Mister D: Pete Townshend of The Who later wrote 2 rock songs for Midler that never saw the light of day! The songs are â€œAnd I Movedâ€ and â€œYouâ€™re So Cleverâ€œ. In the liner notes of the CD,Â Scooped, Townshend Â states that he submitted the songs to producer Chris Thomas to give her. However, Pete thought that Chris was unimpressed and never gave them to her.Â
SEATTLE, Wash. â€” The Seattle Opera Association’s o r i g i n a l production of the rock opera “Tommy” has brought the age of Aquarius and the tradition-laden world of grand opera to a direct confrontation at center stage.
The result can only be described as “extraordinary” or “outta sight,” depending upon the orientation of the viewer.
At the world premier of “Tommy” last w e e k , the opening night audience â€” young and old alike â€” was on its feet clapping and cheering through the rousing finale.
Richard Pearlman, former artistic director of the Opera Society of Washington, D. C., was commissioned by Seattle Opera to t ake the lyrics and music of “Tommy” and turn it into a real rock opera â€” the first of its kind.
To say that Pearlman succeeded is an understatement.
The operatic production of “Tommy” is literally stunning In its totally original artistic conception and its enthusiastic performance by a talented young cast.
But it is the multi-media f i lm work by designer and cinematographer R o n a l d Chase of San Francisco t h atÂ really brings to l i fe the concepts of the opera and transports the audience into the f o rme r ly o f f -l i m i ts world of the de a f, d umb and blind boy Tommy, struggling to breakout of his sensory isolationÂ and become a real human being.
Despite the trappings of the world of rock concerts and rock m u s i c a l s such as “Hair,” there is no questionÂ t h at “Tommy” is opera â€” a di f f e r ent type of opera, but opera nonethelees.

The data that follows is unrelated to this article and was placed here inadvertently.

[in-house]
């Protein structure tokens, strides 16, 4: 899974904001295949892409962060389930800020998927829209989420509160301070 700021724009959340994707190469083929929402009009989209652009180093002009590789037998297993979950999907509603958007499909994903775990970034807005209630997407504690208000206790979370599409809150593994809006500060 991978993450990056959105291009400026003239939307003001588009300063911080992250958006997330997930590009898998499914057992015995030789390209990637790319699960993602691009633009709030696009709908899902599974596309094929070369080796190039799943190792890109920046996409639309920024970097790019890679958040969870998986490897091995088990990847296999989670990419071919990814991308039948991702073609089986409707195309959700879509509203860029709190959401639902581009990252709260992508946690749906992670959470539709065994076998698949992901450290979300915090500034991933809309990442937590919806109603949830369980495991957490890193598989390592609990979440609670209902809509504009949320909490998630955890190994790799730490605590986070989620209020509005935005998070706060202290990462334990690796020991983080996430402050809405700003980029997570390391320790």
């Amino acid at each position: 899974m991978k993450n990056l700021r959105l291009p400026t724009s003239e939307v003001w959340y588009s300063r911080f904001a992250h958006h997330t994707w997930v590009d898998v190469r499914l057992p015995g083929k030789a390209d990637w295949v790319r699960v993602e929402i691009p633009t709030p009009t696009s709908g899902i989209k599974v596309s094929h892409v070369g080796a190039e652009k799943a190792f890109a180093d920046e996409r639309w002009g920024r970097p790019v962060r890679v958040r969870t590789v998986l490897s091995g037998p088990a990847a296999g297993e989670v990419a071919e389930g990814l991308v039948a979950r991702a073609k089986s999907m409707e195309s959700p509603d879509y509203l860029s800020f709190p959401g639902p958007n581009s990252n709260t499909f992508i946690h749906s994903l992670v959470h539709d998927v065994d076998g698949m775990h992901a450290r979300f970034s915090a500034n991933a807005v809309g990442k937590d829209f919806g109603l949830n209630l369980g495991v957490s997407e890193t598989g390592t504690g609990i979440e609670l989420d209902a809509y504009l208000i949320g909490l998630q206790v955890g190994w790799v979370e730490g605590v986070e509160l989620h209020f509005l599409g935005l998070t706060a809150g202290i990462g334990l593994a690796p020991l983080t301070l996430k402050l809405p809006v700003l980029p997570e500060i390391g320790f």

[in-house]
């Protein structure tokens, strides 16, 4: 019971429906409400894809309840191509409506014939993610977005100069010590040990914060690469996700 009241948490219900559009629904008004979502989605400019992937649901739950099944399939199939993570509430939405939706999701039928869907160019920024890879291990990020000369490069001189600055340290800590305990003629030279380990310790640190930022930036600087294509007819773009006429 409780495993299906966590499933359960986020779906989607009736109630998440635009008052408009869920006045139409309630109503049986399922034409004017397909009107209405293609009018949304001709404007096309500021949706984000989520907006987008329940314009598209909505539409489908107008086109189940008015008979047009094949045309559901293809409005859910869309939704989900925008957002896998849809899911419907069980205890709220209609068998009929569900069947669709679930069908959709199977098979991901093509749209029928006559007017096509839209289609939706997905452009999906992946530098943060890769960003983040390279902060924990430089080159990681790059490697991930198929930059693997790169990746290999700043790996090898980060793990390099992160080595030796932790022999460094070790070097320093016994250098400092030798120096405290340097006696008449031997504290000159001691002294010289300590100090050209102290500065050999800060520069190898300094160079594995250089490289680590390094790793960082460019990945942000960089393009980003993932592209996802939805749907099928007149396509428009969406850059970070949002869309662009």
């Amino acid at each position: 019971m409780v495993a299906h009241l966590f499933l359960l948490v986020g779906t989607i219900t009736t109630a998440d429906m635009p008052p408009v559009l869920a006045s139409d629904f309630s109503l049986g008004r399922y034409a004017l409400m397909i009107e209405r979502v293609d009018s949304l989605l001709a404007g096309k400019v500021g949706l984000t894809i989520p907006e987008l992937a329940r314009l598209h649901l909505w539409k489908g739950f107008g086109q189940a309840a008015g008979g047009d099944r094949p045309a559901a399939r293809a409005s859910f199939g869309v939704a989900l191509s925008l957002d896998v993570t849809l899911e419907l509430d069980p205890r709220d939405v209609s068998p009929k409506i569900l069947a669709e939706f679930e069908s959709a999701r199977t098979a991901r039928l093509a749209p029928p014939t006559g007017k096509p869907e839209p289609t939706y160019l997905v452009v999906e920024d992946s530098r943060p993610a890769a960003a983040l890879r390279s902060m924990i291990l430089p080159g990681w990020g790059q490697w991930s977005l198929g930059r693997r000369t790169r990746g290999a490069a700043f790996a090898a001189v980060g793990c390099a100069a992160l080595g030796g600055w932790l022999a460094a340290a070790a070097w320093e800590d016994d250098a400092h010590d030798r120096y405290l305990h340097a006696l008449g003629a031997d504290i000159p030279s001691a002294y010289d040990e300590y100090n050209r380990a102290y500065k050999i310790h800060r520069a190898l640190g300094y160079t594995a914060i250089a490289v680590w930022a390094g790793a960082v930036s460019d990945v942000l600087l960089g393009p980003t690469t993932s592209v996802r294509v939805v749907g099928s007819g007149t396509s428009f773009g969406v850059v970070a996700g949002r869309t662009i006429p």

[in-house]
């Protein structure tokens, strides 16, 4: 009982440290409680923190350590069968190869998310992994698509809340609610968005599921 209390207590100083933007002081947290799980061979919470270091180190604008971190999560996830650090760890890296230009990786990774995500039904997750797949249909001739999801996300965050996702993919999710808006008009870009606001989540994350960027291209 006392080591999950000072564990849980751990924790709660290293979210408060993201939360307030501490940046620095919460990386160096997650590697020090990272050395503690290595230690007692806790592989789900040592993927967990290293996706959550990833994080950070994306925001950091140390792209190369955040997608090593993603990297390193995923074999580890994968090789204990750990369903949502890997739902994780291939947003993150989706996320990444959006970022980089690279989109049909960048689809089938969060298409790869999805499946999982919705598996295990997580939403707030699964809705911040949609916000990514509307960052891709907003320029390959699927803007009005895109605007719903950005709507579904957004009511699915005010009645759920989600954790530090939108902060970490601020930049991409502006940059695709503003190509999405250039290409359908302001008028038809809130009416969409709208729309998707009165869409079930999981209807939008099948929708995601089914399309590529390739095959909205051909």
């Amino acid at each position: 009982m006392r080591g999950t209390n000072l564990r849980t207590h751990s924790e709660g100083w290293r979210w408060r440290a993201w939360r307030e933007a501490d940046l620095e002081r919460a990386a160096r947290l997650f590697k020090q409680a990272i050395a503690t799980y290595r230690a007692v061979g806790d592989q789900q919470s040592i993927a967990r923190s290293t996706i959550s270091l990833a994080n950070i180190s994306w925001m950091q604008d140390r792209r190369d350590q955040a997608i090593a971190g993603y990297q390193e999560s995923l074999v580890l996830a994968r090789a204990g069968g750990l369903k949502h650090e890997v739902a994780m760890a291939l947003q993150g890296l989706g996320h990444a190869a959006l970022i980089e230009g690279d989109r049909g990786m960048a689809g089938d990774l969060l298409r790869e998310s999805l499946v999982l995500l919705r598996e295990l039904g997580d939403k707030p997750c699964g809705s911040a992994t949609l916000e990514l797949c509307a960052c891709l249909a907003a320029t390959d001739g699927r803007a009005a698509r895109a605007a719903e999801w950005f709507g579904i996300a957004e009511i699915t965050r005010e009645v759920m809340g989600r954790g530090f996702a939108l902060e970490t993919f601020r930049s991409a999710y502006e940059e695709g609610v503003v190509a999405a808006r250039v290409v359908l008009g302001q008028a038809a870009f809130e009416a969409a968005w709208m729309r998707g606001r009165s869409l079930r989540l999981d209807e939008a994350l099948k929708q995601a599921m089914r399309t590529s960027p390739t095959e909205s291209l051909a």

It is the story of a young boy, t r auma t i z ed by certain aspects of his l i fe and of modern Ame r i c an society, who ret r e a ts into the closed world of the d e a f, d u mb and b l i n d, r epresented by his costume of mummy – l i ke bandages.
T he plot, whi ch f o l l o w s Tommy t h r o u gh h is p a i n f ul emergence as a sensitive human being, hisÂ l a t er acceptance of the phony t r a p p i n gs of success as a rock superstar and his eventual rejection of the world of glitter and ma t e r i a l i sm for the “true” va lues of n a t u r e, love and peace, is directly a t tuned to the r evolution in l i fe style of today’s youth.
One of the r e a l ly e n g a g i ng aspects of the opera is the open-minded n a t u re of the onstage e v e n t s, a l l o w i ng each member of the audi ence to de t e rmine the proper relat i o n s h i p s and meanings.
There is enough symbolism to keep even a d e d i c a t e d Wagnerian opera b u ff specul a t i ng for weeks.
Although deep in me aning, especially for the young, who i d e n t i f y strongly wi th t he message, the work isÂ e a s i ly understood and e n j o y a b l e. if t aken at face v a l u e.
T he p o p u l a r music in “Tommy” is performed by the f o u r -m a n rock group, Cannon Ball, in a f a i t h f ul rendition of the score at a volume level appropr i a te for a stage produc t ion.
The entire production of “Tommy,” highlighted by an extraordinary performance by Bette Midler as Tommy’s m o t h e rÂ a nd as t he acid queen, Tommy’s seducer, can only be described as a turning point in modern America opera.